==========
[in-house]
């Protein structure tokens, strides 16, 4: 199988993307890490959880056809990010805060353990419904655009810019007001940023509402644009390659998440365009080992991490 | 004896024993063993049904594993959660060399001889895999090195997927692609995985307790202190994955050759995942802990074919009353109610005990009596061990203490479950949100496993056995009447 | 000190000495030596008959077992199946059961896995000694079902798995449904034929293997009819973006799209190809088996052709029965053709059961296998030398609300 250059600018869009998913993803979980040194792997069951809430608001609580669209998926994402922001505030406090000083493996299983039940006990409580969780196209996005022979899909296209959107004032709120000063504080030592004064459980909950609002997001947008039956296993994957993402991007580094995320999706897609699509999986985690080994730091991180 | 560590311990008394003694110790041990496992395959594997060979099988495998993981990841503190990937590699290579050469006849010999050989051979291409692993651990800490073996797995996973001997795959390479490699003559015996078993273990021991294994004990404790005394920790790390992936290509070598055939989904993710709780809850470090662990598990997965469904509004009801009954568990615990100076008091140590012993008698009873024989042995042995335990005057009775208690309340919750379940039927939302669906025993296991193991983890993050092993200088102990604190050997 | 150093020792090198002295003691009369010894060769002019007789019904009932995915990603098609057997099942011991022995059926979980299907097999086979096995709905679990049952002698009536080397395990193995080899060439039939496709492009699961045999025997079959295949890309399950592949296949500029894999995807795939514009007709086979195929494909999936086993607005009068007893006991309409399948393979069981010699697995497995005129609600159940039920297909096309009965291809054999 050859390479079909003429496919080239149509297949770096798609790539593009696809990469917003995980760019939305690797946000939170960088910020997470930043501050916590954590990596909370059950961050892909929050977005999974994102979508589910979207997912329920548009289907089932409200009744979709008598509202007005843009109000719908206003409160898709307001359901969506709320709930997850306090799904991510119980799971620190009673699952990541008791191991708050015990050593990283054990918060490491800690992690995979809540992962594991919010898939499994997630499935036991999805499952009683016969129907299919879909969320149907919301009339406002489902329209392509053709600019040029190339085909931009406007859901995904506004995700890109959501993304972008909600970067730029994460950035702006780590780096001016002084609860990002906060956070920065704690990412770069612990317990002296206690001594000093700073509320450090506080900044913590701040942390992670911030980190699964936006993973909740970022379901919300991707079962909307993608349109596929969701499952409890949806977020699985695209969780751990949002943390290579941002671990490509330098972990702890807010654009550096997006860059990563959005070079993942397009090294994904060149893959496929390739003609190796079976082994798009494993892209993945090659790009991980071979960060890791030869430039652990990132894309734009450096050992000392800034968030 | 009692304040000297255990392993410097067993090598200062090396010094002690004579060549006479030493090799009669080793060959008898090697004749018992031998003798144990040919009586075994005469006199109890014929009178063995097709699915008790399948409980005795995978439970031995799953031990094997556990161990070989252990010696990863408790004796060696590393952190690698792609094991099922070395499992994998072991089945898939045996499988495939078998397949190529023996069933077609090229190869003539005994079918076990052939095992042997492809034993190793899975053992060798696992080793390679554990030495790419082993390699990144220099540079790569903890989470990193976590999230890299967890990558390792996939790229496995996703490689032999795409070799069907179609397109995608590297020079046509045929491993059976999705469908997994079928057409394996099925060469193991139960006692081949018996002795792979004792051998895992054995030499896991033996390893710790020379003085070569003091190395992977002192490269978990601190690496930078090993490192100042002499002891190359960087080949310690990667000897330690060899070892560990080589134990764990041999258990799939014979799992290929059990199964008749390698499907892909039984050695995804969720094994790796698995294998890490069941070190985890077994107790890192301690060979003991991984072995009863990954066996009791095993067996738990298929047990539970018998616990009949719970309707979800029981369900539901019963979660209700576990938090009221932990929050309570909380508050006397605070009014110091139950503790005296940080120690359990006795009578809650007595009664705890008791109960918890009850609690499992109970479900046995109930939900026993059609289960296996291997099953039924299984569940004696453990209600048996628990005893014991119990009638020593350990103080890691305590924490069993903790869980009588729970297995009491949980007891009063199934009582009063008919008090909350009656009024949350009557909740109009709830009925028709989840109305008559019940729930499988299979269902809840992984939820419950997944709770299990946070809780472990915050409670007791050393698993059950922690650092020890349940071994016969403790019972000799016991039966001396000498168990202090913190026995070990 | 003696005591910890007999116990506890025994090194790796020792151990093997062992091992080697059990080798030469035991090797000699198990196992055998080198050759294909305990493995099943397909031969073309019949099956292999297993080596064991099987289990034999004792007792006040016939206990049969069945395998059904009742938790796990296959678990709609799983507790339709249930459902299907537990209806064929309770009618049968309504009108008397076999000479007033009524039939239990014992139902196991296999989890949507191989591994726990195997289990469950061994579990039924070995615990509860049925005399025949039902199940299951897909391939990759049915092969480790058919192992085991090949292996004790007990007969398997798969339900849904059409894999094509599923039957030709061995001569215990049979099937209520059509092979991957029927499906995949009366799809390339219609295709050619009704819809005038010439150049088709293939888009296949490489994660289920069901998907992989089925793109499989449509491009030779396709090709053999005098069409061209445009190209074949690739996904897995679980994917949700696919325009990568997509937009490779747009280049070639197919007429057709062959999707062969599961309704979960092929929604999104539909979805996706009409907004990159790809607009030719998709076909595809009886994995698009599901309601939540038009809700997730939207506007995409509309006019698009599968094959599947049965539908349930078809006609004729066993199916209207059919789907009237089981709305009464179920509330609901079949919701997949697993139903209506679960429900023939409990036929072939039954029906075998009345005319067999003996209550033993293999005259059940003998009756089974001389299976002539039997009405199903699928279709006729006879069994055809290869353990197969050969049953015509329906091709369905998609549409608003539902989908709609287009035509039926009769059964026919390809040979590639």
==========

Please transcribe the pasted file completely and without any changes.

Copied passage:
[in-house]
């Protein structure tokens, strides 16, 4: 199988993307890490959880056809990010805060353990419904655009810019007001940023509402644009390659998440365009080992991490 | 004896024993063993049904594993959660060399001889895999090195997927692609995985307790202190994955050759995942802990074919009353109610005990009596061990203490479950949100496993056995009447 | 000190000495030596008959077992199946059961896995000694079902798995449904034929293997009819973006799209190809088996052709029965053709059961296998030398609300 250059600018869009998913993803979980040194792997069951809430608001609580669209998926994402922001505030406090000083493996299983039940006990409580969780196209996005022979899909296209959107004032709120000063504080030592004064459980909950609002997001947008039956296993994957993402991007580094995320999706897609699509999986985690080994730091991180 | 560590311990008394003694110790041990496992395959594997060979099988495998993981990841503190990937590699290579050469006849010999050989051979291409692993651990800490073996797995996973001997795959390479490699003559015996078993273990021991294994004990404790005394920790790390992936290509070598055939989904993710709780809850470090662990598990997965469904509004009801009954568990615990100076008091140590012993008698009873024989042995042995335990005057009775208690309340919750379940039927939302669906025993296991193991983890993050092993200088102990604190050997 | 150093020792090198002295003691009369010894060769002019007789019904009932995915990603098609057997099942011991022995059926979980299907097999086979096995709905679990049952002698009536080397395990193995080899060439039939496709492009699961045999025997079959295949890309399950592949296949500029894999995807795939514009007709086979195929494909999936086993607005009068007893006991309409399948393979069981010699697995497995005129609600159940039920297909096309009965291809054999 050859390479079909003429496919080239149509297949770096798609790539593009696809990469917003995980760019939305690797946000939170960088910020997470930043501050916590954590990596909370059950961050892909929050977005999974994102979508589910979207997912329920548009289907089932409200009744979709008598509202007005843009109000719908206003409160898709307001359901969506709320709930997850306090799904991510119980799971620190009673699952990541008791191991708050015990050593990283054990918060490491800690992690995979809540992962594991919010898939499994997630499935036991999805499952009683016969129907299919879909969320149907919301009339406002489902329209392509053709600019040029190339085909931009406007859901995904506004995700890109959501993304972008909600970067730029994460950035702006780590780096001016002084609860990002906060956070920065704690990412770069612990317990002296206690001594000093700073509320450090506080900044913590701040942390992670911030980190699964936006993973909740970022379901919300991707079962909307993608349109596929969701499952409890949806977020699985695209969780751990949002943390290579941002671990490509330098972990702890807010654009550096997006860059990563959005070079993942397009090294994904060149893959496929390739003609190796079976082994798009494993892209993945090659790009991980071979960060890791030869430039652990990132894309734009450096050992000392800034968030 | 009692304040000297255990392993410097067993090598200062090396010094002690004579060549006479030493090799009669080793060959008898090697004749018992031998003798144990040919009586075994005469006199109890014929009178063995097709699915008790399948409980005795995978439970031995799953031990094997556990161990070989252990010696990863408790004796060696590393952190690698792609094991099922070395499992994998072991089945898939045996499988495939078998397949190529023996069933077609090229190869003539005994079918076990052939095992042997492809034993190793899975053992060798696992080793390679554990030495790419082993390699990144220099540079790569903890989470990193976590999230890299967890990558390792996939790229496995996703490689032999795409070799069907179609397109995608590297020079046509045929491993059976999705469908997994079928057409394996099925060469193991139960006692081949018996002795792979004792051998895992054995030499896991033996390893710790020379003085070569003091190395992977002192490269978990601190690496930078090993490192100042002499002891190359960087080949310690990667000897330690060899070892560990080589134990764990041999258990799939014979799992290929059990199964008749390698499907892909039984050695995804969720094994790796698995294998890490069941070190985890077994107790890192301690060979003991991984072995009863990954066996009791095993067996738990298929047990539970018998616990009949719970309707979800029981369900539901019963979660209700576990938090009221932990929050309570909380508050006397605070009014110091139950503790005296940080120690359990006795009578809650007595009664705890008791109960918890009850609690499992109970479900046995109930939900026993059609289960296996291997099953039924299984569940004696453990209600048996628990005893014991119990009638020593350990103080890691305590924490069993903790869980009588729970297995009491949980007891009063199934009582009063008919008090909350009656009024949350009557909740109009709830009925028709989840109305008559019940729930499988299979269902809840992984939820419950997944709770299990946070809780472990915050409670007791050393698993059950922690650092020890349940071994016969403790019972000799016991039966001396000498168990202090913190026995070990 | 003696005591910890007999116990506890025994090194790796020792151990093997062992091992080697059990080798030469035991090797000699198990196992055998080198050759294909305990493995099943397909031969073309019949099956292999297993080596064991099987289990034999004792007792006040016939206990049969069945395998059904009742938790796990296959678990709609799983507790339709249930459902299907537990209806064929309770009618049968309504009108008397076999000479007033009524039939239990014992139902196991296999989890949507191989591994726990195997289990469950061994579990039924070995615990509860049925005399025949039902199940299951897909391939990759049915092969480790058919192992085991090949292996004790007990007969398997798969339900849904059409894999094509599923039957030709061995001569215990049979099937209520059509092979991957029927499906995949009366799809390339219609295709050619009704819809005038010439150049088709293939888009296949490489994660289920069901998907992989089925793109499989449509491009030779396709090709053999005098069409061209445009190209074949690739996904897995679980994917949700696919325009990568997509937009490779747009280049070639197919007429057709062959999707062969599961309704979960092929929604999104539909979805996706009409907004990159790809607009030719998709076909595809009886994995698009599901309601939540038009809700997730939207506007995409509309006019698009599968094959599947049965539908349930078809006609004729066993199916209207059919789907009237089981709305009464179920509330609901079949919701997949697993139903209506679960429900023939409990036929072939039954029906075998009345005319067999003996209550033993293999005259059940003998009756089974001389299976002539039997009405199903699928279709006729006879069994055809290869353990197969050969049953015509329906091709369905998609549409608003539902989908709609287009035509039926009769059964026919390809040979590639």